On this mountain the Lord Almighty will prepare
a feast of rich food for all peoples,
a banquet of aged wine—
the best of meats and the finest of wines.
On this mountain he will destroy
the shroud that enfolds all peoples,
the sheet that covers all nations;
he will swallow up death forever.
The Sovereign Lord will wipe away the tears
from all faces;
he will remove his people’s disgrace
from all the earth.
The Lord has spoken.
It is well worth noting that this symbolic feast takes place when the Kingdom of God comes into fullness, and when there is no more death, sadness and disgrace. Later, the author of 2 Baruch, who wrote at about the same time as John wrote Revelation, tells of the great feast where the menu will include such delicacies as wine in abundance, Leviathon, ( a huge sea beast) and land behemoths (symbolizing the enemies of God) and…. You guessed it: Manna. (See 2 Baruch 29:3-8)
In the New Testament, similar images can be found in Matt. 22:1-14; 25:1-13; and Revelation 19:6-9. In addition, the Lord’s Supper is a foreshadowing of such a Banquet when understood in light of Jesus’ comment in Luke 22:16:
For I tell you, I will not eat it again until it finds fulfillment in the kingdom of God
Thus, I have concluded that the “hidden manna” in Revelation 2:17 is a reference to the recipient’s having a seat at the table at the consummation of the Kingdom of God at the second coming of Christ.
The White Stone with the Secret Name
I gave you my reasons for my conclusion about the white stone in the original post; the white stone represents complete and total acquittal for any and all guilt deriving from sin. That is simple enough and requires no further explanation. As for the secret names, that is a little more involved.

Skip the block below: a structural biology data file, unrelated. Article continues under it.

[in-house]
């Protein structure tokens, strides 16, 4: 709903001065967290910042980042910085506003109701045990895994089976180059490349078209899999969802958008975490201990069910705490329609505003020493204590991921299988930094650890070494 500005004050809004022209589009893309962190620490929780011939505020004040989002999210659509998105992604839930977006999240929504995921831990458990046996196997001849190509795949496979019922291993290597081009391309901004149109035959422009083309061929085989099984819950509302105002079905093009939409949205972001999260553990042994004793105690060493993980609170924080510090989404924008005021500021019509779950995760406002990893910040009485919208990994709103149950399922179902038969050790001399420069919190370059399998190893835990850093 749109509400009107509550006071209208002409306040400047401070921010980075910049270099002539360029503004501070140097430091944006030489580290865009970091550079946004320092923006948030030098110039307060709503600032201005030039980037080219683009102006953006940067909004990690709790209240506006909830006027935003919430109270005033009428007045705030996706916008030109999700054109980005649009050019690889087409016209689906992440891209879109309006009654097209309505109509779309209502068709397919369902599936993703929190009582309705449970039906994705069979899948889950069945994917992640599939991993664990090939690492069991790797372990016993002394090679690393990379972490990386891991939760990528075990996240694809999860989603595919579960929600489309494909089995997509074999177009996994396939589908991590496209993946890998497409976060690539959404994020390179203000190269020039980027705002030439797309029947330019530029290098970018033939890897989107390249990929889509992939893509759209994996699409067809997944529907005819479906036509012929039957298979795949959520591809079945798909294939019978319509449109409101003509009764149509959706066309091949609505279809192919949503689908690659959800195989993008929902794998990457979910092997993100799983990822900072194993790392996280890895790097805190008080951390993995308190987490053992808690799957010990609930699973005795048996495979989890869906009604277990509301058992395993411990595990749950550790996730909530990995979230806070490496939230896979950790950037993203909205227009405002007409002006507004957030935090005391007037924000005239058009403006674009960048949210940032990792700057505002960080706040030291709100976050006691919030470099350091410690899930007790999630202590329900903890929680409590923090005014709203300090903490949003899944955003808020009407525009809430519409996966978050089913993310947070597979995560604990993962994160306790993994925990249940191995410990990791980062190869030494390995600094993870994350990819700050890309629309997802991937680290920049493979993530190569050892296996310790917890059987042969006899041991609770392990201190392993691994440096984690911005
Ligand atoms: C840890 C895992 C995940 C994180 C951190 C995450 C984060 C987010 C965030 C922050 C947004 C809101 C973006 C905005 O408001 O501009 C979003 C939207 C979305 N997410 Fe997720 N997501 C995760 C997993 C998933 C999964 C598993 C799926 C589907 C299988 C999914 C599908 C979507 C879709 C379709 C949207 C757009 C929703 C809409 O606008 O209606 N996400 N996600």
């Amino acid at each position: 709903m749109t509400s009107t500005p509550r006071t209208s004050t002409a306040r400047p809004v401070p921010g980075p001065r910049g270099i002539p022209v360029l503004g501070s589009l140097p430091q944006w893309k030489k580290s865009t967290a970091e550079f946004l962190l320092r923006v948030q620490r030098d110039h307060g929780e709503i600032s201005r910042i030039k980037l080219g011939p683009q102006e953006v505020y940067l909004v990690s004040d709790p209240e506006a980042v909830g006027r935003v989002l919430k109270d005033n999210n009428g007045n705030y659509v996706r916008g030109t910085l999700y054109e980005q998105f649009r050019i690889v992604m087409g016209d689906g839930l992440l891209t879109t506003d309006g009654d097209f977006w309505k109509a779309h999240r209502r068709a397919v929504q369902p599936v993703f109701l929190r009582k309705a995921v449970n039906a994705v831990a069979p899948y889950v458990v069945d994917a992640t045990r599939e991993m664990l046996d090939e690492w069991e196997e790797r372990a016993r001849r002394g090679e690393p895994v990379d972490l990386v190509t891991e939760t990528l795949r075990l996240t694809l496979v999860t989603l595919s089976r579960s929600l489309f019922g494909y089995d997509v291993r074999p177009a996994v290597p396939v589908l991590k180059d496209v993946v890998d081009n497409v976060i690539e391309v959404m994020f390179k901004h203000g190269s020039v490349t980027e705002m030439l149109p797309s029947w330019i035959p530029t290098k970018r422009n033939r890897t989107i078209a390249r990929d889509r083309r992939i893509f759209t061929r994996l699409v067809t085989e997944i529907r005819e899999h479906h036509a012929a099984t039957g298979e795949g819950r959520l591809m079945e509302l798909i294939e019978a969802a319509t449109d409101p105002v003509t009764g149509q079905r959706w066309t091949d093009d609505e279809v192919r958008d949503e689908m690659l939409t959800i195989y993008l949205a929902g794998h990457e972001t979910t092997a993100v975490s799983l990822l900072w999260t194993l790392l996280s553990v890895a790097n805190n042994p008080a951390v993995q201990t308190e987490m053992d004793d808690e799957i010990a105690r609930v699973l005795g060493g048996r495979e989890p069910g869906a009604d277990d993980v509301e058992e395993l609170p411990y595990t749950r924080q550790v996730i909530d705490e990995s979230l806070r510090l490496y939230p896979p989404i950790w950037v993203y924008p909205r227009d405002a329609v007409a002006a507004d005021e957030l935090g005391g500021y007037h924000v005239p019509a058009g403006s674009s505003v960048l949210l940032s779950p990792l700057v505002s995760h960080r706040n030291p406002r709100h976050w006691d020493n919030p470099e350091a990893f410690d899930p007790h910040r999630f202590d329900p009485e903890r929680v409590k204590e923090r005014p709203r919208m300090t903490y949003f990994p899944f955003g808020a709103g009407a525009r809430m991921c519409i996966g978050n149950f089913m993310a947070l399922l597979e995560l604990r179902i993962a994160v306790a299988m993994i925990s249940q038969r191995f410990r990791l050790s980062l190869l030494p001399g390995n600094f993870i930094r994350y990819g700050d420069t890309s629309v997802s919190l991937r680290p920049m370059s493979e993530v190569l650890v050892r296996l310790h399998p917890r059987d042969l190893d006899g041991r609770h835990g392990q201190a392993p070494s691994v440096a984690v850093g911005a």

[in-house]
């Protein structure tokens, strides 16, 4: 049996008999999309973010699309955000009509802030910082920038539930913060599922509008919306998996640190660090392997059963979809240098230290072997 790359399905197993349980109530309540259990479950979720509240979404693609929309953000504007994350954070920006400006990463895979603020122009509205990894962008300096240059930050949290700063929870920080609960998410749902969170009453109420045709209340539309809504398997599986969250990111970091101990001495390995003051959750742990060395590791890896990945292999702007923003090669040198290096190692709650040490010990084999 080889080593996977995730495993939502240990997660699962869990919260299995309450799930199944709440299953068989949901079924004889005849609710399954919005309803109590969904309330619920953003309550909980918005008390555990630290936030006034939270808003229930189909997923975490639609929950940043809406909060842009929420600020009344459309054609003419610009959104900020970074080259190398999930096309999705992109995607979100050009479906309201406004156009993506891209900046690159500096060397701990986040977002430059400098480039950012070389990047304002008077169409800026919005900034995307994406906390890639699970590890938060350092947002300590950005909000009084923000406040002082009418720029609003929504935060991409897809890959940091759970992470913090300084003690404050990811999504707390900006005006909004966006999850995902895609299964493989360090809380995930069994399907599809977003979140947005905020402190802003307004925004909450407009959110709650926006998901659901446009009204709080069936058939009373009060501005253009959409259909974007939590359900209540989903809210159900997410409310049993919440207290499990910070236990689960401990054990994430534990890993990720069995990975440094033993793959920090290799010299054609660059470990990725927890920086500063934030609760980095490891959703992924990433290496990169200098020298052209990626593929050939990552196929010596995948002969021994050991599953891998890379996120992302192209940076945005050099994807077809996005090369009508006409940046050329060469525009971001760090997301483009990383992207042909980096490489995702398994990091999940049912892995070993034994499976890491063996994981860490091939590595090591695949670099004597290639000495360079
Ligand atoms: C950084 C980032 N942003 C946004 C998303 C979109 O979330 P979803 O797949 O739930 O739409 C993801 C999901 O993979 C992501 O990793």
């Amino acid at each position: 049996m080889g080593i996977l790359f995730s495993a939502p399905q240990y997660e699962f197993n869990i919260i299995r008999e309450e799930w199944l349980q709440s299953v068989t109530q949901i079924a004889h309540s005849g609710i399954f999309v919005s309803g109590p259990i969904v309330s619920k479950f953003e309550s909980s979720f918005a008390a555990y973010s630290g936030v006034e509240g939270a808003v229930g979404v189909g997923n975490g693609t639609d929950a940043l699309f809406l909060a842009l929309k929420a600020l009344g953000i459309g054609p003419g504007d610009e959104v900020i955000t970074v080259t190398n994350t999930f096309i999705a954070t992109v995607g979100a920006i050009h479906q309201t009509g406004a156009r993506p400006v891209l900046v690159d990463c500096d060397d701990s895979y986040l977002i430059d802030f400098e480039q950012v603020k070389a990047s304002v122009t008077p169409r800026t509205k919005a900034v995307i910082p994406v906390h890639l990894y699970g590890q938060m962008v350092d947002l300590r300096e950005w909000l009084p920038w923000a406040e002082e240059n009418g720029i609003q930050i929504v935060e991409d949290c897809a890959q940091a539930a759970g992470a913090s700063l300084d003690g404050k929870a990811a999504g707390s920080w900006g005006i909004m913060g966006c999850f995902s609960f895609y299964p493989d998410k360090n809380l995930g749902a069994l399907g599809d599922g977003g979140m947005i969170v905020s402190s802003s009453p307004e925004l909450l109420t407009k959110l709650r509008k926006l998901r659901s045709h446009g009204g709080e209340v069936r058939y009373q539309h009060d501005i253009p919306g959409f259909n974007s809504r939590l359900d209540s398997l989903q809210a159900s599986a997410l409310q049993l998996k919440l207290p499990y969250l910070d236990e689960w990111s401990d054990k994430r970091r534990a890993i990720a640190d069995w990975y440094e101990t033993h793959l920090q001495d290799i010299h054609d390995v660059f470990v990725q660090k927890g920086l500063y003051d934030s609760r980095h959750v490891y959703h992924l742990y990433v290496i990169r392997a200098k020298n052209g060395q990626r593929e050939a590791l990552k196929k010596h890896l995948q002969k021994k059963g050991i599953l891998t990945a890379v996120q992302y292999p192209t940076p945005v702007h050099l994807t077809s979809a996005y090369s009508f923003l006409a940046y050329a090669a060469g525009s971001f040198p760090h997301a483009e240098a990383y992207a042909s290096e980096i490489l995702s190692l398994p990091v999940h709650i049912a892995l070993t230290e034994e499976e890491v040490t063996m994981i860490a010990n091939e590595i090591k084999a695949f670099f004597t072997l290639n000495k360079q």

The Greek word John used in 2:17 is kainos. If we search, we will find that John uses it several times in Revelation: There is a “new song” in 5:9 and 14:3, there are “new names” in 2:17 and 3:12, there is the “new Jerusalem” in 3:12 and 21:2, a “new heaven and new earth” in 21:1 and the consummation of the Kingdom of God in which Jesus makes “everything new” in 21:5. Therefore when Jesus says that “overcomers” will receive “new names”; they are being offered places in the coming redemption and transformation of all creation. Yet, we still have the issue of the new names being known only to “him who receives it”.
In the ancient world, giving a name is a sign of power and authority. This is true in Greek myth as well as in Scripture; for instance, recall the story in Genesis 2:19-20 when God gave Adam the right to name all of the animals as an act of dominion over them (cf. Gen. 1:26). Now consider the events described in Luke 8:26-39: Jesus comes upon a man who is possessed by a “Legion” of demons. They cry out to Jesus, “What do you want with me Jesus, son of the Most High God?” As you can see, they knew Jesus’ real name: “Son of God” and to the ancient mind, this might indicate that they had power over Him. Now, recall Jesus’ reply: “What is your name?” Jesus was not about to let them have the upper hand, and when they answered, He drove them out of the region.
The Christians in Pergamum were suffering under the power of their oppressors, but in promising them new names known to no one else, He is promising them freedom from those who have persecuted them. Thus, the white stone of acquittal combined with freedom from oppression is a very nice aspect of the wedding feast of the Lamb in a transformed world.
Well dear reader, there you have it; I hope this has been helpful to you so that you can see another example of how to figure these symbols out.
In our next post, let’s take a look at the letter to Sardis; see you then!